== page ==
To market! Munich's old-world commercial hub, the Viktualienmarkt
I’ve got a sociological experiment for you to try out at Munich's famous marketplace. I want you to browse through some of the market’s 140 stands.
Take a look at the cheeses, the fine meats, the flowers and the bakeries.
Then, I want you to go to the fruit and vegetable stands – pick up a potato, toss a tomato from hand to hand, smell strawberries one by one.
Don’t push it too far, just scout about like you’re an insatiable connoisseur looking for the perfect peach.
See how the shopkeepers steam up as you play with their produce, and time how long it takes before one blows his top and lets fly with a string of insults. Then write in and let me know how long you last.
You see the market vendors are renowned for being grumpy as hell, particularly when it comes to potential customers handling the goods.
Once, an American tourist copped such an ear-battering it made the daily newspapers along with an official’s plea to the vendors to be "a little nicer".
Let's see if the stereotype holds true.
That said, an amble through the village-like market, a long-time focal point, easily makes it most people’s "things to do in Munich" list.
It’s a cornucopia of gastronomic delights. Expensive, but high quality, and from the world’s four corners.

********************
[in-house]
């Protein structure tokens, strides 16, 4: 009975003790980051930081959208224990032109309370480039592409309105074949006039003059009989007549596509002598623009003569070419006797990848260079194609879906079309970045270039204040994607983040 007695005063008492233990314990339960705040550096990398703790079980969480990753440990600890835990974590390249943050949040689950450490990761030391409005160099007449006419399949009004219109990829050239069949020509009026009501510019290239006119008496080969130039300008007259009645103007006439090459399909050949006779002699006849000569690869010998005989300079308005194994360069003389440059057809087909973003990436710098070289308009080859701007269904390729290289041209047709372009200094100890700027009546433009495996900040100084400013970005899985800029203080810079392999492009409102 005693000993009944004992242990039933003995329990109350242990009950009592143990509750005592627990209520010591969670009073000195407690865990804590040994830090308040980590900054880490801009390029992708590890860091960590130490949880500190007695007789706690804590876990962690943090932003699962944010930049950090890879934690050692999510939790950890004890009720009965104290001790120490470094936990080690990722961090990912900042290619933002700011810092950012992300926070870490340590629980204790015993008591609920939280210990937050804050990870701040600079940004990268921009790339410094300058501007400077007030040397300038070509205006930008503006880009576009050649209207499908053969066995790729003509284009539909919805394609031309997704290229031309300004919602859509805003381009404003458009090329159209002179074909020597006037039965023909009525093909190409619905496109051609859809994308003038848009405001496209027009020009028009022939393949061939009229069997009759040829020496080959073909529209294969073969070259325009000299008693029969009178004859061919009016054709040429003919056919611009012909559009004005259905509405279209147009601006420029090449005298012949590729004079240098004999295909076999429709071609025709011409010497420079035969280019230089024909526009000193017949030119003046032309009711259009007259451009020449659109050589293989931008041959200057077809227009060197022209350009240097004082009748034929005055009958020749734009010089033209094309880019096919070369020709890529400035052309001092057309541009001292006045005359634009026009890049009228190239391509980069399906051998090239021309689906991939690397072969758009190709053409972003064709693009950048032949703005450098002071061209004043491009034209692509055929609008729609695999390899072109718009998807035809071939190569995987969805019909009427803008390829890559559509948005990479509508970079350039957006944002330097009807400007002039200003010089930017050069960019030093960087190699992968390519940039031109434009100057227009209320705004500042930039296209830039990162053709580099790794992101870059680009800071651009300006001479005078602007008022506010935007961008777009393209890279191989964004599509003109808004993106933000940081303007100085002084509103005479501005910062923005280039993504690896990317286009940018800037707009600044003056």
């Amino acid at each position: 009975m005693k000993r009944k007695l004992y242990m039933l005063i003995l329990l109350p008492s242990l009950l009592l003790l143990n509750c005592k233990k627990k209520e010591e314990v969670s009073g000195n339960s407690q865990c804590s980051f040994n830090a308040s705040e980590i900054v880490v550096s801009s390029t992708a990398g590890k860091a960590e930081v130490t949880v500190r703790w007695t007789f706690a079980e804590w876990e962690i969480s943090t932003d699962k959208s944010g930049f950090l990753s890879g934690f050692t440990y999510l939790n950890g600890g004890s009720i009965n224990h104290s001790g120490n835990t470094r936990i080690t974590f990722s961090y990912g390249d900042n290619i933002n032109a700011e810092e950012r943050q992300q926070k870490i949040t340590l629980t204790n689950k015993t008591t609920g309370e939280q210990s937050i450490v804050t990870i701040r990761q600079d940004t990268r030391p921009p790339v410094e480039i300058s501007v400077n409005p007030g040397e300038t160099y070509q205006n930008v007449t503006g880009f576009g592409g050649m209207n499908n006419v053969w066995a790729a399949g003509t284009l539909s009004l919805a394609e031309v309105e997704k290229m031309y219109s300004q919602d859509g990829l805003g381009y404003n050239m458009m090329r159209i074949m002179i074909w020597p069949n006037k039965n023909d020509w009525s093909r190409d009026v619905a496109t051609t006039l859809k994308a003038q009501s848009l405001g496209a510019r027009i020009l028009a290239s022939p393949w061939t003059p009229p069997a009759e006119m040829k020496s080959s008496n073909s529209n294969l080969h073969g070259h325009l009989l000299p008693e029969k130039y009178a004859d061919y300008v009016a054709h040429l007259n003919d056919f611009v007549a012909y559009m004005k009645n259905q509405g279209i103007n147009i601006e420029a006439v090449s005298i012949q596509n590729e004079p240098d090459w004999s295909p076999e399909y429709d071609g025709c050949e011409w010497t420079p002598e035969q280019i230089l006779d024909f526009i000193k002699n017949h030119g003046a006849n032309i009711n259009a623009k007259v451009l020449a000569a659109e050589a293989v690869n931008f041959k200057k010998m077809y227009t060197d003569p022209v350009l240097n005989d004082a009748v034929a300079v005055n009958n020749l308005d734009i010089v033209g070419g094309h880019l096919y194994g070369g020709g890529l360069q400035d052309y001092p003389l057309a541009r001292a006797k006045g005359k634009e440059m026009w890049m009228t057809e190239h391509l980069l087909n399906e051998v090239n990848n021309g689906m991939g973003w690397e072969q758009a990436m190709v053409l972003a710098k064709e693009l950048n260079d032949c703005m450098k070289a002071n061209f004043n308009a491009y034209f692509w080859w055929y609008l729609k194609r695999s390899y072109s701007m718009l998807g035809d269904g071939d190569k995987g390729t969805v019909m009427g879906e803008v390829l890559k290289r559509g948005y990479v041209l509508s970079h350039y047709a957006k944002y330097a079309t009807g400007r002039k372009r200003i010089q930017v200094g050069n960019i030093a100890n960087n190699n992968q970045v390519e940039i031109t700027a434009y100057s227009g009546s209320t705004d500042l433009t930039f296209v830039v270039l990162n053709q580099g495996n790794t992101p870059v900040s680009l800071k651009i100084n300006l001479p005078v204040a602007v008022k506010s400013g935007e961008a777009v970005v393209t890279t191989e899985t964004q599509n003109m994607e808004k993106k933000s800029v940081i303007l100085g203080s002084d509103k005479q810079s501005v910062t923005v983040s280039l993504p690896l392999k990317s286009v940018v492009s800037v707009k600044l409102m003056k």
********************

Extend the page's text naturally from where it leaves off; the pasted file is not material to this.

Everything from sushi to sandwiches to souvlaki gets a run.
Centre point is the beer garden, the only one in Munich that serves a variety of city’s beers on a rotating basis.
During winter the big Maß beer glasses are traded for smaller cups of Glühwein, a hot, spicy wine best enjoyed in a thick jacket and a huddled group.
More food is dished up in the glass-encased Schrannerhalle at the southern end of the market. This hall is a popular venue for soccer fans – you can enjoy a glass of Prosecco while following the on-field action on a big screen.
The Schrannerhalle was opened in 2005. Its name comes from an old grain-hall on the site which burned down decades ago.
Rising from the centre of the market is the blue-and-white striped maypole (German: Maibaum).
Maypoles can be found in village squares across Bavaria and once served as a kind of medieval Yellow Pages for travellers – the attached signs indicate the goods and services available nearby.
The Viktualienmarkt maypole bears symbols of a beer-cart, carousels, dancers, musicians, and near the top a lonely little fruit lady.
The pole is raised by a bunch of Lederhosen lads with a fair share of fanfare on May 1.
Another highlight of the Viktualienmarkt calendar is Shrove Tuesday (Fashing Dienstag) in February or March.
This is part of the official wind-up of Germany’s Karnival season – up to 20,000 people flock to the market to
drink champagne and party the day away.
The main event is a colourful and plainly ridiculous dance by the women who work at the market, the so-called "Tanz der Marktfrauen".
SAY CHEESE: Inside one of the stands at the Viktualienmarkt.
Other events include the opening of asparagus season in April, a brewers’ day and gardeners’ day.
Keep your eye out for the fountains spread around the market – each immortalizes a famous Munich comedian or entertainer.
The market was relocated to its position, just south of St Peter’s Church in 1807 by King Maximilian I from its original spot on the Marienplatz.
The name "Viktualien" is an old Latin word for groceries.
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